- Associated Press - Thursday, January 30, 2014

PIERRE, S.D. (AP) - Reports released Thursday from two accounting firms found flaws in some procedures used by the state economic development agency but no misconduct beyond earlier reports that a former official had double-billed the state for travel and part of a grant had been improperly diverted.

Gov. Dennis Daugaard ordered the reviews after finding out about alleged misconduct in the Governor’s Office of Economic Development before he took office in 2011. He announced the investigations in late October, shortly after the suicide of former economic development director Richard Benda. Subsequent investigations found that Benda had sought reimbursement twice for some flights and was apparently involved in diverting money from a grant to a failed beef plant in Aberdeen.

The two reviews were compiled by Eide Bailly and another firm, Stulken, Petersen, Lingle, Walti and Jones. One review found problems in financial control procedures, including those used by employees to claim reimbursements for travel expenses. The second found flaws in the handling of documents, noting that some supporting documents had not been placed in files involving development grants to companies.

However, the two reviews did not deal specifically with the details of alleged misconduct involving the financing of the failed Aberdeen beef packing plant.

“We were somewhat relieved there were no additional wrongdoings that were uncovered,” Economic Development Commissioner Pat Costello said, adding that many of the problems dealing with procedures and document handling identified in the reviews have already been corrected.

A detailed state audit of the Governor’s Office of Economic Development - which could shed light on issues surrounding the beef plant’s financing - is expected to be released within the next few weeks. South Dakota Attorney General Marty Jackley said earlier this month that he was releasing state criminal investigative and grand jury information to the Department of Legislative Audit to help.

The U.S. Attorney’s office and the U.S. Department of Justice also are investigating.

Benda left his government post and accepted a loan monitor job with SDRC Inc., a privately held Aberdeen company that for years contracted with GOED. The company recruited foreign investors for the failed Northern Beef Packers plant and other ventures in the state. While contracting with GOED, SDRC administered the federal EB-5 program, in which foreign investors can secure permanent residency for investing at least $500,000. South Dakota has since canceled the contract.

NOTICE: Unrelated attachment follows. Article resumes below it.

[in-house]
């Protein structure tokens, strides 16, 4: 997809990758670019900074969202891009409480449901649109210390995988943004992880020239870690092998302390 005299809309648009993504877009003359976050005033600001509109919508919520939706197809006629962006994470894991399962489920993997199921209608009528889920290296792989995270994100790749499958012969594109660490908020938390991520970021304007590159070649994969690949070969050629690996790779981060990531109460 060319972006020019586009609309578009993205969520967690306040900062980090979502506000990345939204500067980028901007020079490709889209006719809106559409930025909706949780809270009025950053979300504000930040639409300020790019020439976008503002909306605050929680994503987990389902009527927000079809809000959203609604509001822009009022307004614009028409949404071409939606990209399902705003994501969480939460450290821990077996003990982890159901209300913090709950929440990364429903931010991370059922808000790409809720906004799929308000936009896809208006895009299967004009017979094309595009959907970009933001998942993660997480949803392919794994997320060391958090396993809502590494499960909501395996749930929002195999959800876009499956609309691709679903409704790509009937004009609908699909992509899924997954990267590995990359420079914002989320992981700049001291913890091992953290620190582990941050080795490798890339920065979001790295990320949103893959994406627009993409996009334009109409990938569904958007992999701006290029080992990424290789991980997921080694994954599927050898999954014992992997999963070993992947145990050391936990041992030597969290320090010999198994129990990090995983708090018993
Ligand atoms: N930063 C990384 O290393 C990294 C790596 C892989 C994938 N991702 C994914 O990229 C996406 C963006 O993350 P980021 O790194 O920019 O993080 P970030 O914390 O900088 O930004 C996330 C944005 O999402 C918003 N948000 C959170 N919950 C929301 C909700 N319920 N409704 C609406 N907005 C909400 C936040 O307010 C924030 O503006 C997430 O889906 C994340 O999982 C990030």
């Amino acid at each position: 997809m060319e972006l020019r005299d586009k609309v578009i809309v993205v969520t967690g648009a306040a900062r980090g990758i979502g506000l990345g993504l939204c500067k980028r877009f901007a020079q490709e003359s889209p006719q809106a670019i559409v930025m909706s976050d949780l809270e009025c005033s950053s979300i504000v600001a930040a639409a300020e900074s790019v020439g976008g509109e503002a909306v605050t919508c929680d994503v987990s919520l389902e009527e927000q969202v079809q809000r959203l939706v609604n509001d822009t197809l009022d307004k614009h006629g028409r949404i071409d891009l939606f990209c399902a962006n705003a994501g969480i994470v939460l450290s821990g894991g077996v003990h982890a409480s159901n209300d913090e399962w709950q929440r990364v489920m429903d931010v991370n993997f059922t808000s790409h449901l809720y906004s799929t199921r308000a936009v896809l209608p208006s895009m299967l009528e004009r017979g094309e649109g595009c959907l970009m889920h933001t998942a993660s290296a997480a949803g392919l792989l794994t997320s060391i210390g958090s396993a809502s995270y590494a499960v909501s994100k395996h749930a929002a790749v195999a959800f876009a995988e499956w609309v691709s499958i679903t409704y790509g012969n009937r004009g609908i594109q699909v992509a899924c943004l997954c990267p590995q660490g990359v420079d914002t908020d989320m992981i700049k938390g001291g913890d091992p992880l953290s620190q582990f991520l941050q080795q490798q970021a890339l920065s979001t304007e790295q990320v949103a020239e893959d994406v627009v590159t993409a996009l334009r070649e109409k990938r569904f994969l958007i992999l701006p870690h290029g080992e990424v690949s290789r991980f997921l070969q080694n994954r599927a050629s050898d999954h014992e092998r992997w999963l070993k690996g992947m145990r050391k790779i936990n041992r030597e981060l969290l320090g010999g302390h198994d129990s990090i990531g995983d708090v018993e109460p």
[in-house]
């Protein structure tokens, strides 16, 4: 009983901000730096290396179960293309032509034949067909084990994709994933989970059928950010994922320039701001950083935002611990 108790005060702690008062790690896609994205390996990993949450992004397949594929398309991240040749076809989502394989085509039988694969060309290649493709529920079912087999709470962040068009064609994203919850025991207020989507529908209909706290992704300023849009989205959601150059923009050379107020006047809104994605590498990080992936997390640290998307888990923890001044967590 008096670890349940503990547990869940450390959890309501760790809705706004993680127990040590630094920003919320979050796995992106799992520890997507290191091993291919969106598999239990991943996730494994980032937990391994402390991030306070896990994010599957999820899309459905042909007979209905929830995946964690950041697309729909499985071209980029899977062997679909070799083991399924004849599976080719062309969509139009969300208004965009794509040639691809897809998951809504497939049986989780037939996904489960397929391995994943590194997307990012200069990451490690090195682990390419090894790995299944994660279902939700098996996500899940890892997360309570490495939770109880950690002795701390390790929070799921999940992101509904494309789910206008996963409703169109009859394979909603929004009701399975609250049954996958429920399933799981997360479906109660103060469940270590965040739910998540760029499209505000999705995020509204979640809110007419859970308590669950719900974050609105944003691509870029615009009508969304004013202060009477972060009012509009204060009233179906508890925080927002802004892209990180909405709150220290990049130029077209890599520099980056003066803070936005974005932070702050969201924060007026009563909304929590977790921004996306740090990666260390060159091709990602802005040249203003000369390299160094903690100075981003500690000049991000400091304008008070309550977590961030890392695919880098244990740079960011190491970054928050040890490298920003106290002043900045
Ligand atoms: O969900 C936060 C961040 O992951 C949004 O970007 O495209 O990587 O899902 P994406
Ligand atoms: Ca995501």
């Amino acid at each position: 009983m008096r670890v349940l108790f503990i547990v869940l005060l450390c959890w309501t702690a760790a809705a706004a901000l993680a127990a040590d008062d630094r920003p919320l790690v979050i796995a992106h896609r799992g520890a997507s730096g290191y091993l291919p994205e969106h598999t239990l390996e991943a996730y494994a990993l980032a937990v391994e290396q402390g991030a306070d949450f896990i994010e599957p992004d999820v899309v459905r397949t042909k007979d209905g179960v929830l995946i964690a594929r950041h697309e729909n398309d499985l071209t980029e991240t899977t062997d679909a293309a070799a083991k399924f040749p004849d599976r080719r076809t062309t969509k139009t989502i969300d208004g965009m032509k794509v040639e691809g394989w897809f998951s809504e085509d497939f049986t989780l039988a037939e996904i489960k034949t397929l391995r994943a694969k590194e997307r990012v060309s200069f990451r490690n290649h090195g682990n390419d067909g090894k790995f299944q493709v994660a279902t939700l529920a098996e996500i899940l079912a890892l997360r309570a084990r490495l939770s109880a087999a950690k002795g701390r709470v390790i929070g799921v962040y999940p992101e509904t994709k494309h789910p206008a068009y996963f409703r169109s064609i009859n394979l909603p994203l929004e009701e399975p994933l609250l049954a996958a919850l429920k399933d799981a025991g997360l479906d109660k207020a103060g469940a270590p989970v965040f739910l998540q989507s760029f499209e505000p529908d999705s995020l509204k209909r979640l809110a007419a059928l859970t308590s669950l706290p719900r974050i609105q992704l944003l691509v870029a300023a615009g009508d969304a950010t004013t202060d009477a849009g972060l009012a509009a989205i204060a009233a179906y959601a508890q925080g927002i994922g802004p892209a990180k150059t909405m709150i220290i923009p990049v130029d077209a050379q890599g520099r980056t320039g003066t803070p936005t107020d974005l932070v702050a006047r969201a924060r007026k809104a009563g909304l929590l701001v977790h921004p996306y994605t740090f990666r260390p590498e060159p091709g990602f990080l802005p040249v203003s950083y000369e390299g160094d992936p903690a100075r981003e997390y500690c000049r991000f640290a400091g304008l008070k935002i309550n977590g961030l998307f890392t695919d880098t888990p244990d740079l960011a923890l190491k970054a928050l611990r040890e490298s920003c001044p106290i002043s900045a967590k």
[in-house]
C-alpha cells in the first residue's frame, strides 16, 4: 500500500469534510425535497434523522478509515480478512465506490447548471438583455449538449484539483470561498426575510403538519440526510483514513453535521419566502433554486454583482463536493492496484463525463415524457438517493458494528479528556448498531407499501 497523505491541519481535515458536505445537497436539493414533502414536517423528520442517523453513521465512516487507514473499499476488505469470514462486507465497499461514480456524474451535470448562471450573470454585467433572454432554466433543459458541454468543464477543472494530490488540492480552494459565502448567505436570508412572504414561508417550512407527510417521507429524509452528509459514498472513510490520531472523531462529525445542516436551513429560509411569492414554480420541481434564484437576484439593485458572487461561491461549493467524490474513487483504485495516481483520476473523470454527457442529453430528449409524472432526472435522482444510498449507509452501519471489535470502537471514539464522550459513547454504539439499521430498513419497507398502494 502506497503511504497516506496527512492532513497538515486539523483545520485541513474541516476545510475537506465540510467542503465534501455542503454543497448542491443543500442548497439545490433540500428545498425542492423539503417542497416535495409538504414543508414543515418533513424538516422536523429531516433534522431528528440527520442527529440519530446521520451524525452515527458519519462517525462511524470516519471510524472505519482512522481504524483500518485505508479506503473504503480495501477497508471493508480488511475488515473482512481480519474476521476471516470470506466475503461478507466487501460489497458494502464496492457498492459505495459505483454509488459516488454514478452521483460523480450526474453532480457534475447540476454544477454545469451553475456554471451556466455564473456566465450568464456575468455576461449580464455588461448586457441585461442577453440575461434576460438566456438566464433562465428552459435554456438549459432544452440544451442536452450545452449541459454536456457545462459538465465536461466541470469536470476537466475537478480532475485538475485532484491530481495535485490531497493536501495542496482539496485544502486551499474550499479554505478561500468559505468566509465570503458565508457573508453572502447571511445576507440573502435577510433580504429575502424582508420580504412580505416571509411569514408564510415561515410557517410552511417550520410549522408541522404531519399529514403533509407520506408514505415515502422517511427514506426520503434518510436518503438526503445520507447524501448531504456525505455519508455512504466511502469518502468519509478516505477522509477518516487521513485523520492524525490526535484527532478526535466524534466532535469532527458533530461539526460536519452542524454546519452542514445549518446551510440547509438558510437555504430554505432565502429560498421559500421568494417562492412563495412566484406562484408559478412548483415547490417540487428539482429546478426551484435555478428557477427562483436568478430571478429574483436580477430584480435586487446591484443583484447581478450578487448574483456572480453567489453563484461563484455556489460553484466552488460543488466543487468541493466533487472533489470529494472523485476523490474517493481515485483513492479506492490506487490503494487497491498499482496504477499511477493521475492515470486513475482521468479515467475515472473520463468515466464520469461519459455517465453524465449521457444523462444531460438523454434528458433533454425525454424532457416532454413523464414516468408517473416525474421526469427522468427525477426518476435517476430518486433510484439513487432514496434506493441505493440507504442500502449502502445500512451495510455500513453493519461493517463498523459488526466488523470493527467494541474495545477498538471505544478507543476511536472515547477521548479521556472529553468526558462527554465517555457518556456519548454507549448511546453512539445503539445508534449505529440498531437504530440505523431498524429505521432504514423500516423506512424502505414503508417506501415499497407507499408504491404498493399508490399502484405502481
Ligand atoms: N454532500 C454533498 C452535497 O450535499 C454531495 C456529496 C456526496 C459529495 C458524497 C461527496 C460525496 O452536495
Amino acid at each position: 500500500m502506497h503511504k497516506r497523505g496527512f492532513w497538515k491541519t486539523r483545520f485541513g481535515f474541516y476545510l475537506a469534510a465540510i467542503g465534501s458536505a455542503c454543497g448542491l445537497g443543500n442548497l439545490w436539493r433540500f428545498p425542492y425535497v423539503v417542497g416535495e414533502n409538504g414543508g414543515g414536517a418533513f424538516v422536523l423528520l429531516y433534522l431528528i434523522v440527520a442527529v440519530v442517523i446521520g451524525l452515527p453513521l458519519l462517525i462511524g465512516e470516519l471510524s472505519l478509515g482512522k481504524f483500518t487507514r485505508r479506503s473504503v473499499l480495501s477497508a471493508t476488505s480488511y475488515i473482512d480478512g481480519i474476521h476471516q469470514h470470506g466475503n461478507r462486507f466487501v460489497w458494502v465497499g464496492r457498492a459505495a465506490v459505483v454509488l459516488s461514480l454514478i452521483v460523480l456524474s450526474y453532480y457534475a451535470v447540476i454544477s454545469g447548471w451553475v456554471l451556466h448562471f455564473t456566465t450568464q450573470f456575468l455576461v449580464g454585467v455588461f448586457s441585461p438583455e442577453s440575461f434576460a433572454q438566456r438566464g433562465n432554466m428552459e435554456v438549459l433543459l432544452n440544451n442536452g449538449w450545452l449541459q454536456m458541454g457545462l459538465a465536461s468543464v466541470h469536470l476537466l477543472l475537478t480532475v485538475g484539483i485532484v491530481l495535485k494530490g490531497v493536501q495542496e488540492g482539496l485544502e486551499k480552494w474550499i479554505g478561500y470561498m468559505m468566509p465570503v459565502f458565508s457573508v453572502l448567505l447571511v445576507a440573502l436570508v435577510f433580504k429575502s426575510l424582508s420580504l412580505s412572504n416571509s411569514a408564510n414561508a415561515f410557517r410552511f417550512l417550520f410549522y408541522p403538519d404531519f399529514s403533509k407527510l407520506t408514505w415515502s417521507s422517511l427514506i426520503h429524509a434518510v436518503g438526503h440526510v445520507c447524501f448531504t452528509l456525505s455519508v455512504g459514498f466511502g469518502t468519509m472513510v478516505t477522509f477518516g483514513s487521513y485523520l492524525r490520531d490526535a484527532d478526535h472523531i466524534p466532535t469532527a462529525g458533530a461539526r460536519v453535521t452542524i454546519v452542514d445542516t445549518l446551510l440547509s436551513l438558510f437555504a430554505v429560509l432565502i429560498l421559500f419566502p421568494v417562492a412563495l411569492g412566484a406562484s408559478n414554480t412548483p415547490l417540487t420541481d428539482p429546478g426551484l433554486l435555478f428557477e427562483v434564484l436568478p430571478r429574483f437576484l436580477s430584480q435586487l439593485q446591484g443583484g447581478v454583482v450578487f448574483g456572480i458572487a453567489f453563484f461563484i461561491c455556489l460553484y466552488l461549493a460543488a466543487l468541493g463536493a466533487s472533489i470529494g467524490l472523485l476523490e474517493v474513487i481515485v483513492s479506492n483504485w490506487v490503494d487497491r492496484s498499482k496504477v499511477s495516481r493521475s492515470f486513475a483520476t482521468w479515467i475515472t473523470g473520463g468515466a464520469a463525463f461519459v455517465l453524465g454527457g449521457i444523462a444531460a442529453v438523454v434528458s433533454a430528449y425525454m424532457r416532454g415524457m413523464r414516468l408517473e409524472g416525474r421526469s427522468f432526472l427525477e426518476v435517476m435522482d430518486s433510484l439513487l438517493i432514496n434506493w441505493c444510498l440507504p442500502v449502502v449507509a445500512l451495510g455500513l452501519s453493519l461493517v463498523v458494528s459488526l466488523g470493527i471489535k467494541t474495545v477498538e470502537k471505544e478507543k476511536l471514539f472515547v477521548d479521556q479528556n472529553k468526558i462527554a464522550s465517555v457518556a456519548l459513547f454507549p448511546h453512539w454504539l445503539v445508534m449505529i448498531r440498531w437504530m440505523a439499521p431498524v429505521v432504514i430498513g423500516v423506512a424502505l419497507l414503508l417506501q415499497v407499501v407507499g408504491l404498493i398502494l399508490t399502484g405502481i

Jackley’s investigation last fall found that $550,000 of a $1 million state Future Fund grant given to Northern Beef for construction and equipment costs was improperly diverted to SDRC to pay EB-5 loan monitoring fees. He also found that Benda had double-billed the state for three airline flights.

The Eide Bailly report issued Thursday looked at the GOED’s internal controls, which are procedures used to reduce fraud. It found flaws in some procedures, including the way employees are reimbursed for travel expenses.

No check is apparently done to make sure employees don’t claim reimbursements for travel expenses that the agency has already paid directly, the report said. Employees also should be required to submit requests for reimbursements within a set time period so mistakes or fraud could more easily be detected, it said.

Tony Venhuizen, the governor’s communications director, said a deadline for submitting reimbursement requests would have applied to Benda, who submitted different vouchers several months apart seeking reimbursement for the same travel.

Eide Bailly also said state government’s employee handbook does not adequately discuss fraud and its consequences or make employees aware of how to report theft and fraud by others. The state Human Resources Department said it will update the handbook to include those issues.

The report also recommended that background checks be done on people being hired by GOED.

The second report, done by the accounting firm of Stulken, Petersen, Lingle, Walti and Jones, looked at procedures for handling documents in the Future Fund and two smaller economic development programs.

In the Future Fund, which uses $12 million to $14 million a year to support research and economic development, the report found that from January 2009 through September 2013, 19 of 302 files were missing some kind of supporting document required in the state’s agreement with companies receiving the grants. For example, one request for an expense reimbursement included an invoice done by the grant recipient without providing copies of receipts.

In cases where documents were missing, the GOED in nearly every case has been able to verify that the expense was correct, Costello said.

The Eide Bailly report also noted that the sale of shirts and hats for the annual pheasant hunt hosted by the governor failed to reconcile the sales with money received. That means someone could take a shirt, hat or money without being discovered, the report said.

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